Friday, July 30, 2010

Beads And Baubles

Post courtesy of Pat Canfield

As readers of this blog will know, Maryanne often has friends and guests from abroad visiting her. Recently a friend from New Zealand came for an extended visit --- her fourth so far. Since Maryanne is recuperating from her knee surgery, she asked me to take her friend to the Khan El Khalili to do some shopping. For those of you who have been here, you understand what that can entail.

On a good day, the vendors can allow people to wander and peruse the shops at leisure. On a day where the planets are in the wrong alignment, they have the mentality and finesse of street hustlers the world over who make one want to bring in the Terminator to deal with them. Sadly, since we went early in the morning, their energy levels were high and we had the warm cuddly feeling of turkeys running the gauntlet on the day before Thanksgiving.

However, Kelly wanted to buy some belly dancing costumes and so off we went (not even fortified by cappuccino I might add). As she is a veteran of Khan shopping, we were able to negotiate without hysteria or total breakdown as I have occasionally witnessed with un-warned tourists. We did stop at one of the shops where they have a wonderful selection of crystal goblets, ornaments, t-shirts and folkloric dresses. The owner, Maged, is always pleasant, helpful and charges correct prices. This sadly lulls you before going back out into the battlefield.

We then dodged and ducked through the medieval passages that make up the centuries old market and ignored some terrifying displays of belly dancing outfits that were hanging from doors and archways. The current selection of tourist souvenirs that come in from China would be lucky to only have high lead content as opposed to scary design elements. Fortunately on one of the main streets, we found a man who makes the costumes and sells from his workshop and showroom. He is on the fifth floor of a multi-bazaar shop and does not sell to other vendors.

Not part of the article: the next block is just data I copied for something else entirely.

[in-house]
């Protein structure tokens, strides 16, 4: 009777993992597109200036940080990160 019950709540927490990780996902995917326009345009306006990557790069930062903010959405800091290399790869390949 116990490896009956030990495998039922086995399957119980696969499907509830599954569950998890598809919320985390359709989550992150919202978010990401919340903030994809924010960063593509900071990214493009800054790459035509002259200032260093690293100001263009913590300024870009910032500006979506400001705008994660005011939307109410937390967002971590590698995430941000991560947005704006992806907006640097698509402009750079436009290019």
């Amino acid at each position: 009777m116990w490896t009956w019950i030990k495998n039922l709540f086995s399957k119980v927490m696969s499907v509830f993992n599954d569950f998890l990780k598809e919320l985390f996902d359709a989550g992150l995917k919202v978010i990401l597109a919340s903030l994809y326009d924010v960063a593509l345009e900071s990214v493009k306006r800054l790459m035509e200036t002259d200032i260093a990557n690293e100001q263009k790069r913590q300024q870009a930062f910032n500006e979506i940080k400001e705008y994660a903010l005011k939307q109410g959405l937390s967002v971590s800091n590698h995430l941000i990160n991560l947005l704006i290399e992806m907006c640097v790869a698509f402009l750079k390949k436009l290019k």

We were surrounded by displays of costumes swathed in plastic covers lining the walls and displayed on headless plastic torsos that looked like a rather unfortunate chorus line but everything was clean. Shelves were neatly stacked with scarves and belts edged with coins. One room had the flowing skirts for beginners and another room had tables of the beaded costumes wrapped in clear plastic bags looking all of the world like brightly beaded cocktail purses.

The owner and haberdasher, Ahmed, has been in the business since he was 12 years old and prides himself on matching the customer to the costume. Kelly had great fun trying on scarves and a flowing skirt over her jeans and t-shirt. Then she moved on to requests from some of her friends back in New Zealand.

Sitting on the tapestry sofas and happily drinking cold soda, we got a bit of a lesson on why there are different price levels on the street. The beads, which are hand sewn onto the costumes, are imported from the Czech Republic at 100 – 150 LE / kilo. Others come from China at 10 LE and Taiwan at 24 / kilo. A good costume takes over a half kilo of the beads. A belt takes 1,000 coins – copper are 35 LE / thousand and metal are 13 LE. This makes for a lot of clinking noise.

After discussion of her friends’ hair color, size and performance level, a group of costumes were selected and some headless torsos hit the dust. Fortunately dancers’ costumes and t-shirts make for light luggage on the trip back home. And they certainly don’t break.

By the time we finished the shopping, the street hustlers had re-fortified so our departure was truly fast and a bit like broken field running on the football field. The good part of the day was that we had one happy traveler and her escort who had learned something new and had managed to not inflict bodily harm on anyone on the street. Basically, a productive day.

Note from Maryanne: Maged Mustafa is an old friend and the printer of our farm tshirts. He is a pleasure to work with and has some of the best handblown glass in Cairo. His phone number is 010 5193691

Ahmed Omar, for belly dancing enthusiasts, can be reached at (02) 2592 7452.

copyright 2010 Maryanne Stroud Gabbani